Aikido, the Yoshinkan way

2008-03-31

Aikido, the Yoshinkan way
Aikido, the Yoshinkan way

From 50 years of teaching aikido to some of Tokyo police's finest, to the popular 1997 book "Angry White Pajamas," Aikido Yoshinkan is known globally for its no-nonsense approach to this sometimes romanticized martial art. For 8th degree black belt Tsutomu Chida, nothing beats practical self-defense and self-improvement, and nothing better represents both than aikido - Yoshinkan style.

Chida has practiced this grappling art for nearly 40 years. As the former head instructor of International Yoshinkai Aikido Federation, he taught aikido for 36 years at its hombu dojo headquarters, at seminars in North America, Europe and Asia, and to Tokyo Metropolitan Police Department members who chose aikido for mandatory martial arts training. He retired last year but still teaches here and abroad. Chida is pragmatic, but he admits that what attracted him to aikido as a teen wasn't.

"In the beginning it was a mistake," laughs Chida, whose reserved yet affable demeanor and youthful appearance mask 57 years of age. Like others, he had heard miraculous stories about aikido. "I thought it was about using "ki-ai" (voice-, breath- and/or life-force) to send a guying flying backwards." His views have since changed.

In aikido, he says, "Many people have misconceptions about high-level metaphysics such as 'ki power.' I don't focus on that. I teach in the physical realm. It's a kind of introduction to the higher level, and it's just like my teacher (Gozo) Shioda taught. - Many teachers talked about using ki, but Shioda taught in a physical way."

Aikido Yoshinkan was founded in 1955 by Gozo Shioda (1915 to 1994) in Tokyo's Shinjuku where its hombu dojo is today. At age 18, Shioda began an 8-year study of aikido under the martial art's founder, Morihei Ueshiba (1883 to 1969), whose Aikikai hombu dojo is also in Shinjuku. Shioda and Yoshinkan's renown spread; in1957, he developed Yoshinkan's aikido senshusei, (intensive training) program for Tokyo Police. He later earned the rank of 9th dan (degree black belt) from Ueshiba, 10th dan from the International Budo Federation and other awards, according to Yoshinkan publications.

Chida says there are generally two approaches to aikido: "one is to find the opponent's weak point; the other is to find your own strongest point. Yoshinkan is the second approach." The reason why, he explains, is practical. "If you have a really strong person and a really weak person doing aikido together it doesn't matter; but without aikido it does. The point is to be strong - but not just physically strong." Such strength can include good posture, mental focus and inner calm.

As a comparatively new Japanese martial art formulated in the 1920s, aikido has its roots in aiki-jujutsu, one of several disciplines that Ueshiba mastered in his formative years. Often translated as "the way of harmony," it uses techniques to throw or subdue that capitalize on the force of an opponent's attack. Aikido firmly rooted in budo, the traditional Japanese "Way of the Warrior," which is as much about inner refinement as it is victory in battle. Ueshiba is known as Osensei, or great teacher, in the aikido world. He was deeply philosophical and spiritual, if not an enigma to many, as well as an exceptional martial artist. Like most martial arts, there are different "styles" of aikido. Of them, Yoshinkan, which emphasizes a "practical" approach, is often referred to as "hard-style" aikido.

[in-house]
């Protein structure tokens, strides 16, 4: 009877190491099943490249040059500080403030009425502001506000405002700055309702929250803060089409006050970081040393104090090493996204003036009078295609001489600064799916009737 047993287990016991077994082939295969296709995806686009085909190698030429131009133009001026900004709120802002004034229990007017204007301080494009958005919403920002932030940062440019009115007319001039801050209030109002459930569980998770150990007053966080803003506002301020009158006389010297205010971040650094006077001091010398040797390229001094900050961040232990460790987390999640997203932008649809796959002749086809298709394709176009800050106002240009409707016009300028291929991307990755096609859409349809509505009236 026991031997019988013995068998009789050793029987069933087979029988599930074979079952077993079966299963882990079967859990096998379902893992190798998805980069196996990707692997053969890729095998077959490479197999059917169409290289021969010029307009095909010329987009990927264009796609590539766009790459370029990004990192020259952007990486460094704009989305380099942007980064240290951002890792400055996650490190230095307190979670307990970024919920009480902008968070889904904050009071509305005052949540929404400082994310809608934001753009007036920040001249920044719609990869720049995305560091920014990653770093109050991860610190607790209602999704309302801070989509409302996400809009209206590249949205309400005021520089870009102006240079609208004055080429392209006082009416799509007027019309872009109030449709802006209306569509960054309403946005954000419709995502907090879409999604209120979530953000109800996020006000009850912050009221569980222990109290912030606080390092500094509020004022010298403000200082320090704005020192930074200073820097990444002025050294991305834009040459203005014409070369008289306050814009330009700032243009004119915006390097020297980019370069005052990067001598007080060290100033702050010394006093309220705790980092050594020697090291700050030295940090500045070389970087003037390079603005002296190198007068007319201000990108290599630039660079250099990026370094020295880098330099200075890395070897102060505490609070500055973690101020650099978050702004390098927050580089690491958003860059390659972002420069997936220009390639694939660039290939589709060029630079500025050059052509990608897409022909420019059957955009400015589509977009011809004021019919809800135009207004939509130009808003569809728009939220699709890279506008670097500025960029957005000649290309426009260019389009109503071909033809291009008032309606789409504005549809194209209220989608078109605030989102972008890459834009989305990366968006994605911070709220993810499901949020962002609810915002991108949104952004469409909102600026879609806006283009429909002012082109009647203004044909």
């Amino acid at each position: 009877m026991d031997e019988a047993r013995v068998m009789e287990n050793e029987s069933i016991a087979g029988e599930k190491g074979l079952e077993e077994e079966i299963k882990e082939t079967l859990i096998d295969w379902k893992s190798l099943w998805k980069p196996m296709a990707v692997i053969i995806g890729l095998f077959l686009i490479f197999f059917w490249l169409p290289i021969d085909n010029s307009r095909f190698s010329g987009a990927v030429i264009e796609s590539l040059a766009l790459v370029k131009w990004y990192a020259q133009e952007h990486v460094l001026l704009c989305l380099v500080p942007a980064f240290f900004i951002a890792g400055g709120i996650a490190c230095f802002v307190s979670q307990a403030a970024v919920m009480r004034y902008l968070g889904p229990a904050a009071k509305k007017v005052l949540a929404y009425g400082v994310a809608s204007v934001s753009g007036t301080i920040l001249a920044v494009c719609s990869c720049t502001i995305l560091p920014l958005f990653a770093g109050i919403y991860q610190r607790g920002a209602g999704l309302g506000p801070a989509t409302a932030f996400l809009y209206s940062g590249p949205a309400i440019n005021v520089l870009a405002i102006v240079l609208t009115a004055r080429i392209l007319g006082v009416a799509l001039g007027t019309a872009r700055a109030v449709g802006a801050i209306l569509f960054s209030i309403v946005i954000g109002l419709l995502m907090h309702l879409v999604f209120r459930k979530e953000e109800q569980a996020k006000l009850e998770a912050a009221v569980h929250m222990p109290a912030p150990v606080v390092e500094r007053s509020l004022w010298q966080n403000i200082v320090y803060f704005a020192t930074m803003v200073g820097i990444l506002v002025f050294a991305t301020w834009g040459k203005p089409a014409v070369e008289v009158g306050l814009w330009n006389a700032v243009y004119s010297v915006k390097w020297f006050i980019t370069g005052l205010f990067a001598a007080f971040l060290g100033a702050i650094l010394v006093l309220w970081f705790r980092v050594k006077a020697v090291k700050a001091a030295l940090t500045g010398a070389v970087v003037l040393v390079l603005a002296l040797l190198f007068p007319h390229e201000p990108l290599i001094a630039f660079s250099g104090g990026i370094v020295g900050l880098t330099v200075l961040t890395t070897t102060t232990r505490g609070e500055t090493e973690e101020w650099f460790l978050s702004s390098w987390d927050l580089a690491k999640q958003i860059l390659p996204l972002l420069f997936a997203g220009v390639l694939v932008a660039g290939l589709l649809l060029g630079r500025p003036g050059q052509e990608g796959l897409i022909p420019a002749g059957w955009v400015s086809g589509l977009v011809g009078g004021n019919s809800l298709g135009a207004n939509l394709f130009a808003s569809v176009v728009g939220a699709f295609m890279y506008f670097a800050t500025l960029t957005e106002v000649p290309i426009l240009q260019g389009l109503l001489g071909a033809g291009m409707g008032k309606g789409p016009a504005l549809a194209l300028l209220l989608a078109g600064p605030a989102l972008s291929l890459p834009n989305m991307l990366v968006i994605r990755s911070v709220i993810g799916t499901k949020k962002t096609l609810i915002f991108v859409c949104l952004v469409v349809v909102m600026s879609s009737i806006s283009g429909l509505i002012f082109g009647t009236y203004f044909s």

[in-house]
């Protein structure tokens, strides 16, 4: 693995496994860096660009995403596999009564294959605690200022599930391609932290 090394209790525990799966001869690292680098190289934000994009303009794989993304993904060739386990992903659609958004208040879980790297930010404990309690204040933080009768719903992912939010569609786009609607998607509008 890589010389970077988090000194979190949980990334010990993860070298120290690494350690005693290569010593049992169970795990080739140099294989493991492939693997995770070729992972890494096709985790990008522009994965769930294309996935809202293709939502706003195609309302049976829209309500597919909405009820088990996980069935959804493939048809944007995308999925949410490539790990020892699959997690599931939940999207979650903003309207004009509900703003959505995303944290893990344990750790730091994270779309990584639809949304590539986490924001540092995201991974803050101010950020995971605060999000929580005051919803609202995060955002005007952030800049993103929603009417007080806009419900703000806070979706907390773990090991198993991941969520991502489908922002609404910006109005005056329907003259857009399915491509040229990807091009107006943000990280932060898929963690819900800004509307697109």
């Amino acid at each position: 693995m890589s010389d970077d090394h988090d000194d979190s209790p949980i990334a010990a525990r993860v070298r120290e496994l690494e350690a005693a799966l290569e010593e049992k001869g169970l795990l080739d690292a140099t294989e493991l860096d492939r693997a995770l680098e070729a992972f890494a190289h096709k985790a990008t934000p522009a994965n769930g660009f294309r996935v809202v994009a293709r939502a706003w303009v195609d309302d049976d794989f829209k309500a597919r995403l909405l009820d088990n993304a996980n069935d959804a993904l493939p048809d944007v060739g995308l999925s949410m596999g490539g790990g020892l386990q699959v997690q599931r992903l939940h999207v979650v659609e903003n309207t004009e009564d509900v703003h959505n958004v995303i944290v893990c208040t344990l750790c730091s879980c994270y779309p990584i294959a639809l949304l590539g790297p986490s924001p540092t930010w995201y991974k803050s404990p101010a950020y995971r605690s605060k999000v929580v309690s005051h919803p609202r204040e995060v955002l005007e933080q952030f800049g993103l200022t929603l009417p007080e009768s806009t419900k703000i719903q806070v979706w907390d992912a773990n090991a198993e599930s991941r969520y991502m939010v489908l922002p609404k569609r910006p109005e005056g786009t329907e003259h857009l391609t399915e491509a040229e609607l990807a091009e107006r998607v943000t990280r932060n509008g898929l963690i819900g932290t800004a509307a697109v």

According to Chida, while other styles or schools focus more on finding an opponent's weakness or blending with his or her movements to make a technique work, Yoshinkan focuses more on a relaxed yet alert mental and physical state prepared for anything. But he adds the caveat that eventually in the advanced stages of either focus "they both meet at the top."

"In the beginning, Yoshinkan is sort of hard and stiff; because of this, it looks like guys are really attacking (each other)," he says of the school's "hard-style" reputation. "But it is just the first level." He adds that Yoshinkan follows the teachings of Ueshiba in his use of an analogy of the progression from solid ice (physical), to water's ethereal fluidity and eventually to air, whose near intangibility transcends the baser elements. But there are no short cuts. Ice cannot evaporate into air without first melting into water, as it where, via a trial by fire. So then, practically speaking, what exactly is aikido?

"Aikido is life," Chida says with an incredulous laugh. "Aikido is a way. Regardless of whether it is broad or narrow you keep going. In the beginning it looks really daunting, big and vast but as you get close to the end it is not so large. You dead-end at the edge of a square. In the beginning you don't get much out of it but you keep going; step by step you advance.

"When you talk about budo, the image people get is that of fighting - but really the fight is about you now, and you tomorrow. Of course, there is also you yesterday. Everyday you turn into a new person.

To learn more about aikido classes taught by Tsutomu Chida, visit: http://www.renshinkai.com. More information about Aikido Yoshinkan and the International Yoshinkai Aikido Federation check out: http://www.yoshinkan.net/indexE.html.



Discuss this Article

» Replica Rolex Ladies Collection - Lady Oyster Perpetual 176210 w
» Replica Rolex Ladies Collection - Lady Oyster Perpetual 176210 w
» Replica Rolex Ladies Collection - Lady Oyster Perpetual 176210 w
» Return to Tiffany™ heart tag charm in 18k gold, small. - $49.00
» Return to Tiffany™ heart tag charm in 18k gold, small. - $49.00
You have to be logged in to participate in the article discussions